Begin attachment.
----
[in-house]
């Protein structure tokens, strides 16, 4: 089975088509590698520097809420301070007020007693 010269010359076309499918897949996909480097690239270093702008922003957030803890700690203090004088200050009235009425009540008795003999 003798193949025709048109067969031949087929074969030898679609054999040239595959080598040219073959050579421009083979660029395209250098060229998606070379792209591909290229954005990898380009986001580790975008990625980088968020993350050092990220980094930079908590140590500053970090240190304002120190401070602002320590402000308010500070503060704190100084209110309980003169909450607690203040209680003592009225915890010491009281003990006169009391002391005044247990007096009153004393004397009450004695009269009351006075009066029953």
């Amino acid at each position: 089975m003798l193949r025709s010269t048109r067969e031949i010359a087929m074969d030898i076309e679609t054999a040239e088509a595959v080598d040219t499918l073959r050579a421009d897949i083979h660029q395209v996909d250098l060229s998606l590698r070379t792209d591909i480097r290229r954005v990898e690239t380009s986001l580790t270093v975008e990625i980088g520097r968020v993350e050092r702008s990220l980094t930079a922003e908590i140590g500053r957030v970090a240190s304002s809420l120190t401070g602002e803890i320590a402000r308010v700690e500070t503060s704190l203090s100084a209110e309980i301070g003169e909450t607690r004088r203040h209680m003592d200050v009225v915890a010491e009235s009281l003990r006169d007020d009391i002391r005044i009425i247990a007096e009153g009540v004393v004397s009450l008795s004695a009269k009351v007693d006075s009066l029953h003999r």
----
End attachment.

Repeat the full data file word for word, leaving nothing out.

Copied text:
[in-house]
């Protein structure tokens, strides 16, 4: 089975088509590698520097809420301070007020007693 010269010359076309499918897949996909480097690239270093702008922003957030803890700690203090004088200050009235009425009540008795003999 003798193949025709048109067969031949087929074969030898679609054999040239595959080598040219073959050579421009083979660029395209250098060229998606070379792209591909290229954005990898380009986001580790975008990625980088968020993350050092990220980094930079908590140590500053970090240190304002120190401070602002320590402000308010500070503060704190100084209110309980003169909450607690203040209680003592009225915890010491009281003990006169009391002391005044247990007096009153004393004397009450004695009269009351006075009066029953």
């Amino acid at each position: 089975m003798l193949r025709s010269t048109r067969e031949i010359a087929m074969d030898i076309e679609t054999a040239e088509a595959v080598d040219t499918l073959r050579a421009d897949i083979h660029q395209v996909d250098l060229s998606l590698r070379t792209d591909i480097r290229r954005v990898e690239t380009s986001l580790t270093v975008e990625i980088g520097r968020v993350e050092r702008s990220l980094t930079a922003e908590i140590g500053r957030v970090a240190s304002s809420l120190t401070g602002e803890i320590a402000r308010v700690e500070t503060s704190l203090s100084a209110e309980i301070g003169e909450t607690r004088r203040h209680m003592d200050v009225v915890a010491e009235s009281l003990r006169d007020d009391i002391r005044i009425i247990a007096e009153g009540v004393v004397s009450l008795s004695a009269k009351v007693d006075s009066l029953h003999r």